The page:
In the past year, many of my friends who had their first kids around the same time I had my daughter have given birth to their second child. I have held these new little ones and have really missed those early baby years and being pregnant and all that. But… After I had my daughter, I had months of anxiety and depression. It was very hard. More than that though – my husband has a disability which affects his fine motor control and walking. He also has a tricky back. He’s a very hands-on parent and has been from day one. He is concerned – rightly so – with the energy and physical commitments that having another baby can bring.

I really think I’d be happy with one child. But worries linger – I wonder if I’d be cheating my daughter out of the special relationship siblings can have. What if we’re sick and old and she has to take care of us alone? What if she is inevitably spoiled by being an only child?

What I’d really like to find are people who are happy with just having one kiddo, why they’re happy and what they feel has worked for them. (It’s been hard to find these stories on the internets.) Also, insights into my concerns are welcome. :)"

I was thinking that I was not a good person to ask, because I deliberately had a second child, even though I was terrified of it, because I wanted to make sure my son had a sibling. My relationship with my brother is one of the joys of my life, and I wanted my son to have a chance at that. I’m very glad we had a second, even though it’s been harder than I thought it would be in a bunch of ways. (We’re currently living through the 18-month sleep regression and vicious scratching phase again. Nice.)

But then Lucy answered her own question! Awesomeness. Instead of having to research it I got to spend more time refereeing fights between my two kids. Here’s what she came up with:

Berkeley Parents Network (a great resource for all things
parenting) – Having Only One Child, http://parents.berkeley.edu/advice/parents/singlechild.html

Parents Of Only
Children on Canadian Family Network – http://forum.canadianparents.ca/ubbthreads/postlist.php?Cat=&Board=UBB133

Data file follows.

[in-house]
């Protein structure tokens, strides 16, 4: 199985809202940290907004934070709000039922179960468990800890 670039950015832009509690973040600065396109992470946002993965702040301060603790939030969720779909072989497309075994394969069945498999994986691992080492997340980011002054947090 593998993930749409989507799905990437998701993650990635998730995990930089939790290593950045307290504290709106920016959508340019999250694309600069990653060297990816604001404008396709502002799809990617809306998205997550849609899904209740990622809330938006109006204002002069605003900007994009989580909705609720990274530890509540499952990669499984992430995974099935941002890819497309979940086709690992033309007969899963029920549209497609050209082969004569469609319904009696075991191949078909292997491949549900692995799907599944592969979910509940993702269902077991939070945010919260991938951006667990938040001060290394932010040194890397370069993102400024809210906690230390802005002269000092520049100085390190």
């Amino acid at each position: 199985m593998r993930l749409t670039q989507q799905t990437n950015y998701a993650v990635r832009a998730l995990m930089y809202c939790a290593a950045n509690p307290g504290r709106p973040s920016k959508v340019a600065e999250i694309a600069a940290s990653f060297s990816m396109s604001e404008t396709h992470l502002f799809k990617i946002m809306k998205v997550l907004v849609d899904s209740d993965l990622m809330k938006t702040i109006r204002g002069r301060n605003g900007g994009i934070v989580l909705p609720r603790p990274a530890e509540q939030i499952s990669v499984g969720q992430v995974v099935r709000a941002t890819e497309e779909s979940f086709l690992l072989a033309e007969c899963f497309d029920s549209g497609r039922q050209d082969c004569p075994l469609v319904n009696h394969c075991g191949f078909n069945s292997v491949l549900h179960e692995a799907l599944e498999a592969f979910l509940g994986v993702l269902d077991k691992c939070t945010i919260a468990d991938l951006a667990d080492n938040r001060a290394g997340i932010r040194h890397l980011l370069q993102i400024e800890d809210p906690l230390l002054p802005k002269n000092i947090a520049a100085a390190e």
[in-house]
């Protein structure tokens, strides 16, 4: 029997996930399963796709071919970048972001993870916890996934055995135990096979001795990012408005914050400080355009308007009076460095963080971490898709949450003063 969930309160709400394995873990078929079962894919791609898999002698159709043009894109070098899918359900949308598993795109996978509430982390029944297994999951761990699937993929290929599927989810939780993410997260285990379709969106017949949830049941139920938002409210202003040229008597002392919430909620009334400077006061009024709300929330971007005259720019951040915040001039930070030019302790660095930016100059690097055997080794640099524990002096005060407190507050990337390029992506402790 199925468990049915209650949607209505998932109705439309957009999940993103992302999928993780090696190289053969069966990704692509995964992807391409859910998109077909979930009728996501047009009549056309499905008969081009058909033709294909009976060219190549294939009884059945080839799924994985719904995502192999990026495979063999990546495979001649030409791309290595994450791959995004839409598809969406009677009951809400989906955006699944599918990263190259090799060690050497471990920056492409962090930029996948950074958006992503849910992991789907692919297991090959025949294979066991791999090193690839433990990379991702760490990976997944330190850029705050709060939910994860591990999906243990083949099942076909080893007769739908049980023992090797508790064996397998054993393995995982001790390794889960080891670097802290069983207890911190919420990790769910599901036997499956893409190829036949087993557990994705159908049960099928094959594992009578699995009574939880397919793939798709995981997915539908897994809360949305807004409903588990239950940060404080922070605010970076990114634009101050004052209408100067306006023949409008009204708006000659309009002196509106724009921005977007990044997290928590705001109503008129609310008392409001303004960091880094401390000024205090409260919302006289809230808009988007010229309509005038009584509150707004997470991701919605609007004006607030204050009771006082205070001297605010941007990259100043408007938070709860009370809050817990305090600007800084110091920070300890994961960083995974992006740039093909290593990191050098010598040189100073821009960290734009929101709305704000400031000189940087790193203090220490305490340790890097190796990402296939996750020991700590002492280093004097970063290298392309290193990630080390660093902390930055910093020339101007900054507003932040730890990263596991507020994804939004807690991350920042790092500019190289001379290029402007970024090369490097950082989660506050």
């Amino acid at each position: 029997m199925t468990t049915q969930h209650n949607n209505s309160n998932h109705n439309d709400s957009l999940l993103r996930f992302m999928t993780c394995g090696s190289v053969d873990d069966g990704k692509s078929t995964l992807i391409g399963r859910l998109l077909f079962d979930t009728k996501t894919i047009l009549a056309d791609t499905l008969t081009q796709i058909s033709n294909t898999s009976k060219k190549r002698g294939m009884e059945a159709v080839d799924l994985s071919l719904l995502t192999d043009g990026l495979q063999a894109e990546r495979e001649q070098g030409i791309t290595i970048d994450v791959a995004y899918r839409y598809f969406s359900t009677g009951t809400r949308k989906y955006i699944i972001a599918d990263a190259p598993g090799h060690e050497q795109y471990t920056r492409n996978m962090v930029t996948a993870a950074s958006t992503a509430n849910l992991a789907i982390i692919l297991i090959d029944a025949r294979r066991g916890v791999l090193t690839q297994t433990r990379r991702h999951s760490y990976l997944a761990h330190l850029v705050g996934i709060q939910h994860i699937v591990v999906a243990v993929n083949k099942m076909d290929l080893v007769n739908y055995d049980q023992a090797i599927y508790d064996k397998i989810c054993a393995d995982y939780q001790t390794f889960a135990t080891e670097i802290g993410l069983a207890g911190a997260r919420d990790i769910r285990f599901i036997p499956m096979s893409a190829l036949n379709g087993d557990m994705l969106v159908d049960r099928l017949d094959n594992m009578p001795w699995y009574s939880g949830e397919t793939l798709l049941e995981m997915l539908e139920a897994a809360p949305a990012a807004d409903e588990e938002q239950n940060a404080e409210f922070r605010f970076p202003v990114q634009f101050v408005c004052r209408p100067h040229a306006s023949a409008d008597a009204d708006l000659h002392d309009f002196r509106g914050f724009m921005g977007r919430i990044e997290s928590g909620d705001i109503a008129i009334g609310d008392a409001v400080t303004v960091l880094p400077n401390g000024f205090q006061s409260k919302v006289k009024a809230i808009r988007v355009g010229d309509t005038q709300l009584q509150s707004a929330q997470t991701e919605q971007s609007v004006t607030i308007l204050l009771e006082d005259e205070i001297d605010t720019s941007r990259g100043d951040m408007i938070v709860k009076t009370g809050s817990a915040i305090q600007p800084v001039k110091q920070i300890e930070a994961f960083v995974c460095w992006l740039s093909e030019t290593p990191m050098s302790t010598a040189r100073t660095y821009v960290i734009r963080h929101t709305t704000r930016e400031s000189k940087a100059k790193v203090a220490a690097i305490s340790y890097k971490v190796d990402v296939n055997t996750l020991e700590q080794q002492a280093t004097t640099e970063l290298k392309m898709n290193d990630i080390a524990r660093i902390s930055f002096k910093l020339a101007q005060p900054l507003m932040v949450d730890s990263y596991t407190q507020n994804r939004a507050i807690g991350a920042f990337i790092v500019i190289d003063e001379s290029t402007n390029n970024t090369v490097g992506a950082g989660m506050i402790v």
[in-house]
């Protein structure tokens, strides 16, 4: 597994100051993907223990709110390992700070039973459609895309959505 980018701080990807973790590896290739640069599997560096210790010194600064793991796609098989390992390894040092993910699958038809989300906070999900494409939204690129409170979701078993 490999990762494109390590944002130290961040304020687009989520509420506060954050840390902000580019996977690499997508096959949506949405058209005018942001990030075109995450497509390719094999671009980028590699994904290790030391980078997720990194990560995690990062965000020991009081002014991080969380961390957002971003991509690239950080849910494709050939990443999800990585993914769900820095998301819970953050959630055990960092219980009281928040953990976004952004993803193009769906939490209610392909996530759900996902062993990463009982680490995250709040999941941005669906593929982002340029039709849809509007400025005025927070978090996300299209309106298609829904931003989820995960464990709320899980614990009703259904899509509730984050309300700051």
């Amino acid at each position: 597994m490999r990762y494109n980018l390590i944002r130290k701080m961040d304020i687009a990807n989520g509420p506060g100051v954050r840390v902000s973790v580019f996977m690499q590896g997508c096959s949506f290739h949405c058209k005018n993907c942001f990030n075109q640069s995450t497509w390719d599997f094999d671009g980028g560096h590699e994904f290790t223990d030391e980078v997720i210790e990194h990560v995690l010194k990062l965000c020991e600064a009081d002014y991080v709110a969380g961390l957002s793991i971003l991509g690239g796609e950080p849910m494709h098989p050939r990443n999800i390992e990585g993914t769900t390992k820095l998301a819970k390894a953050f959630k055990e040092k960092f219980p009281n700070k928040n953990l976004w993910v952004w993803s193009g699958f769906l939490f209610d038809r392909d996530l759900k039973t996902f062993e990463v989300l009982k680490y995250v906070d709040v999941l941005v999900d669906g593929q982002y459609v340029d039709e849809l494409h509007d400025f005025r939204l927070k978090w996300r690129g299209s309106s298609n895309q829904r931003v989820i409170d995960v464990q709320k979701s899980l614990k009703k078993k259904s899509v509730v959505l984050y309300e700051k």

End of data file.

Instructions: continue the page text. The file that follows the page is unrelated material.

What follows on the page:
Question: How true are the stereotypes that "onlys" have problems
adjusting to social situations and often are selfish and unappreciative?  –
Great answer  http://www.usaweekend.com/03_issues/030420/030420relationtips.html

Similar to my original question to you on the Gardenweb Forums: http://ths.gardenweb.com/forums/load/parents/msg120122131041.html?40

 

I’m certainly not going to tell someone else whether or not to have another child. I think people know, in their hearts of hearts, whether they want another one or not. Don’t let expectations influence your decision.

Anyone else want to say anything? Parents of onlies? Onlies? (Num Num or Barbara?) People who considered having an only, whatever you decided?

Q&A: healthy birthday cake for 1st birthday

Miss W writes:

"My son is turning one on October 31.  I have made all of his baby
food since he began solids except when we travel and then he eats only
Earth’s Best organic foods (jars where the ingredients list is entirely
made up of the names of foods and not words that are better suited for
a chemistry lab).  He was 10.5 weeks premature, so even though he’s
turning 1 and has 7 teeth he still doesn’t like to do a lot of chewing
and really doesn’t want to self-feed much of the time.  I’m very
careful about what foods I introduce and when.  As a rule, I follow the
Super Babyfood book’s schedule for introduction of foods.

Obviously for his first birthday, I want to have cake for him.
And yet he has never eaten sugar.  The only sweet things he has had are
fruits.  I did give him a tiny bite of cake at a gathering in his dad’s
office this afternoon.  He tolerated it well, but it was just one bite.

What can I do to make sure that he doesn’t get sick on his
birthday?  Do I throw out the "rules" that I’ve lived by in feeding him
to this point and give him something sugared each day?  Do I bake a
special organic/naturally sweetened cake for him? (And if I do, where
do I find such a recipe?)  I mentioned that I might make the birthday
cake that way and his paternal grandparents turned up their noses and
told me the would NOT eat a cake like that and they highly doubted that
anyone else would either.

So, what do I do?  How do I keep it enjoyable for my son, avoiding
the chance of illness or the dreaded sugar rush, while appeasing the
adults?"